…A new era is coming, and the Johnson brothers seem destined to be at the centre of it. But there is nothing epic about it, Norse or Hollywood. It all happens in small scenes, without grand special effects – at barbeques, in alleys behind bars, and in the stacks of public libraries. The groundedness of our boys (a fridge full of beer, the trials of daily life and loving) is what consistently keeps the narrative from floating off to Asgard. The result is a playful and sometimes even blasé attitude towards to the story’s own mythic centre: a half dozen gods and goddesses piling into an old station wagon to do battle against their enemies, or a goddess whose gift appears to be a preternatural ability to organize parties, or when one of the brothers starts dating someone who is literally Hel, etc. The series is often laugh-out-loud funny precisely when it plays straight, with a character simply laying out the absurdity of a situation in the plainest possible terms and then taking a pull from a pint, or when Axl filters new revelations through the limits of his Star Wars-centric imagination.  For example, here’s how Mike Johnson explained why he kept certain aspects of their family history from his younger brothers for so many years: “I mean, what was I meant to do? Tell a bunch of bloody kids their mother is a fucking tree?”

[Via]

BookTuber Tuesday – The Handmaid’s Tale

Recommend a BookTuber video in the comments and it could make our Tuesday post!

[“BLA and GB Gabbler” (really just a pen name – singular) are the Editor and Narrator behind THE AUTOMATION, vol. 1 of the Circo del Herrero series. They are on facebook, twitter, tumblr, goodreads, and Vulcan’s shit list.]

all yellowB&N | Amazon | Etc.

“In the distant past, the god Vulcan created a handful of Automatons…”

GABBLER RECOMMENDS: Guardians of the Galaxy vol. 2

 

No real spoilers, but Guardians of the Galaxy Vol 2 is basically the Gaia Hypothesis in story form. And it’s pretty good.

“That being said, the sacrifice of a smooth ride for Quill gives us a really interesting movie. This is the most oddly-structured Marvel film since Iron Man 3, with the cast spending a large chunk of time apart while our focus is trained on anything but an impending cosmic threat. That threat does come, make no mistake—but the fact it takes a while to arrive only helps the story. It feels like an escalation rather than a last-second addition, and the film’s constant ramping of stakes, scale, and tension makes for a genuinely tense third act.” [Via]

“…like any good epic tale, it might touch a nerve or two…”

GABBLER RECOMMENDS: After the Ugly Laws by Sunaura Taylor

‘Perhaps we need to ask how we can assert both our humanity and our animality. How do those of us who have been negatively compared to nonhuman animals assert our value as human beings without implying human superiority or denying our own animality?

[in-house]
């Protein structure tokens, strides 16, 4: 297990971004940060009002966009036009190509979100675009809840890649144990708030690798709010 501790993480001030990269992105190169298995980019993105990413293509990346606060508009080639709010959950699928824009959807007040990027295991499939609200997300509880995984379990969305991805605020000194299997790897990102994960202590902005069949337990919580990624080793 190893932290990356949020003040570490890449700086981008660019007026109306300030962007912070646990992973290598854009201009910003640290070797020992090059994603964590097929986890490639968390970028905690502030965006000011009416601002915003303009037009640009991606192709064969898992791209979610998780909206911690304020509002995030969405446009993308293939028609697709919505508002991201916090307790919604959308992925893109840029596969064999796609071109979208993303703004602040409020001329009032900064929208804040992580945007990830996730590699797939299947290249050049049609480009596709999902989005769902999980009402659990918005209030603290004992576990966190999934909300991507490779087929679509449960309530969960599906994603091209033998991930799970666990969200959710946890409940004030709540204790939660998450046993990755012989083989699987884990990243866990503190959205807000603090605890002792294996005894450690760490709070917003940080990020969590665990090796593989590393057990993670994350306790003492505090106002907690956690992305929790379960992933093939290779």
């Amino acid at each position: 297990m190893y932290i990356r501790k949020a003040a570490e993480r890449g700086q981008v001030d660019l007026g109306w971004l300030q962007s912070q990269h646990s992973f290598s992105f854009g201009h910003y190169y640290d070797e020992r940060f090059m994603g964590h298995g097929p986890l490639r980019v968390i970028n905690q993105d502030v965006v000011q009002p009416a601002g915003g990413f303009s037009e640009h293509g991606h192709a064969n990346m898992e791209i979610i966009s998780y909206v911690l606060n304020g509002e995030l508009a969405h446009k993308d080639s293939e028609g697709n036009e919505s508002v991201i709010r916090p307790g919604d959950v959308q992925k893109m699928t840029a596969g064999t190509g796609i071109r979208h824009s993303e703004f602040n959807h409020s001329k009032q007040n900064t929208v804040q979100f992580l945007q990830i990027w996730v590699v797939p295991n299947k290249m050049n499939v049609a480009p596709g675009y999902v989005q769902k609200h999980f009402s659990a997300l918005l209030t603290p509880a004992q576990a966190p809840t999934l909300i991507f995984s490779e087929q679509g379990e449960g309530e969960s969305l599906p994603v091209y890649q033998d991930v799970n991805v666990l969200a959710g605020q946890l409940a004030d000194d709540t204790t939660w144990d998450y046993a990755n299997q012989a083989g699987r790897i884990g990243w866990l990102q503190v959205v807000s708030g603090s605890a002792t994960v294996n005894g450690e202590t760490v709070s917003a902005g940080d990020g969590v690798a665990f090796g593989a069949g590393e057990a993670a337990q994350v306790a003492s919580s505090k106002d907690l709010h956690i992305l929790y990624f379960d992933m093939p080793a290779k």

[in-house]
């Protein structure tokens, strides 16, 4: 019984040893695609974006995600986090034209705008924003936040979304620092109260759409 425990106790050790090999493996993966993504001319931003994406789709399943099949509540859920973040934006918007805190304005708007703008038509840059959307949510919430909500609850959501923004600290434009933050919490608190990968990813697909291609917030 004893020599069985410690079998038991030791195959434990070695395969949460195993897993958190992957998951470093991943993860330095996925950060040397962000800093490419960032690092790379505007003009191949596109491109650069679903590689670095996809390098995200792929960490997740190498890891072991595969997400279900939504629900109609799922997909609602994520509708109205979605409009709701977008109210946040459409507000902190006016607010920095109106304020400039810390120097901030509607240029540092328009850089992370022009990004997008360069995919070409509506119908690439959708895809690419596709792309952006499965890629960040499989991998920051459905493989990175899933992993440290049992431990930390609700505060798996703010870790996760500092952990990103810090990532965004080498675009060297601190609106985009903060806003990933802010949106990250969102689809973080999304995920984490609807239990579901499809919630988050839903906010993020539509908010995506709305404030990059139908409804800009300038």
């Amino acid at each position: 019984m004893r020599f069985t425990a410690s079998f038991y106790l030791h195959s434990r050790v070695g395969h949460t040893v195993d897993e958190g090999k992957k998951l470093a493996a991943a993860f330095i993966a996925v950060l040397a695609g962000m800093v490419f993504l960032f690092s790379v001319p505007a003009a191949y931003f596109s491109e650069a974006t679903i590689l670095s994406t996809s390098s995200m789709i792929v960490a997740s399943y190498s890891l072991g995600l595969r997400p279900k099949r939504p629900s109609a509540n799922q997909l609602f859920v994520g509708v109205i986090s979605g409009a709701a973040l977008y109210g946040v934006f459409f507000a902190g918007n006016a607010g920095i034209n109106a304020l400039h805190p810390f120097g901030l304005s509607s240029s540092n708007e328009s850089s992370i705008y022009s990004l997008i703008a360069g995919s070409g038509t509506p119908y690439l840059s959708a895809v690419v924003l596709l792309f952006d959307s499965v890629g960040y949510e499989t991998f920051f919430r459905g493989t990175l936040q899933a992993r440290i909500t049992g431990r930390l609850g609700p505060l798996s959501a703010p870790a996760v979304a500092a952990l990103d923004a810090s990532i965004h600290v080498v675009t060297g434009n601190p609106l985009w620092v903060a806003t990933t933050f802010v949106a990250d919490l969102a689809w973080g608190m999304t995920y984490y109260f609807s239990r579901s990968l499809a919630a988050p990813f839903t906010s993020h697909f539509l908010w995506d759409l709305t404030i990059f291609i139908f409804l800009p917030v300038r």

On some level identifying as animal has always felt right to me. As a small child I went through a short period where I would bark like a dog when people spoke to me. I didn’t do this out of shyness; according to my parents, I did it because I truly wanted to be a dog. My parents were understandably horrified. Not only did they have to deal with the social implications of having a small child in a wheelchair, but now she was barking, too.

I’m sitting in a cafe in downtown Berkeley as I write this. I have retrieved all of the objects I need from my bag and arranged them on the table in front of me. To do so, I had to put my mouth on the edge of my computer pad and bite down, wiggling it loose from my bag. I then pulled it out and laid it on the table, reached for my keyboard and did the same. I repeated this a few more times until I had everything I needed.

When I use my mouth instead of my hands in public, I realize I am transgressing boundaries, not only of able-bodied etiquette, but of the ways in which one is supposed to inhabit a human body. We use the mouth for language and for eating, yet it is deeply private, an orifice containing germs and breath and slobber. The mouth is sexual. The mouth is animal.

Hands, however, are human. Humans are supposed to have opposable thumbs and dexterous fingers. Like walking upright on two legs, human hands have been said to represent our big brains—as hands make and use tools, they opened the door for human culture to emerge. Hands represent our physical agility and separateness from other species.

I feel animal in my embodiment, and this feeling is one of connection, not shame. Recognizing my animality has in fact been a way of claiming the dignity in the way my body and other non-normative and vulnerable bodies move, look, and experience the world around them. It is a claiming of my animalized parts and movements, an assertion that my animality is integral to my humanity. It’s an assertion that animality is integral to humanity.

I do not mean this in a metaphorical way. It is not that we are like animals or that the idea of animals is integral to who we are—although both claims are true. It is that we are animals. A fact so boringly commonplace that we forget it—perpetually.’

[Via]

Read it for free on Goodreads:

Download it for free on Goodreads.

#TBT – The Show by Lenka

That time Lenka released a song that would later make it into the Easy A trailer. 2008.

 

BookTuber Tuesday – The Circle

Recommend a BookTuber video in the comments and it could make our Tuesday post!

[“BLA and GB Gabbler” (really just a pen name – singular) are the Editor and Narrator behind THE AUTOMATION, vol. 1 of the Circo del Herrero series. They are on facebook, twitter, tumblr, goodreads, and Vulcan’s shit list.]

all yellowB&N | Amazon | Etc.

#BLAThoughtOfTheDay – Yes, this explains one reason why I dislike Neil Gaiman’s American Gods

Other reasons include: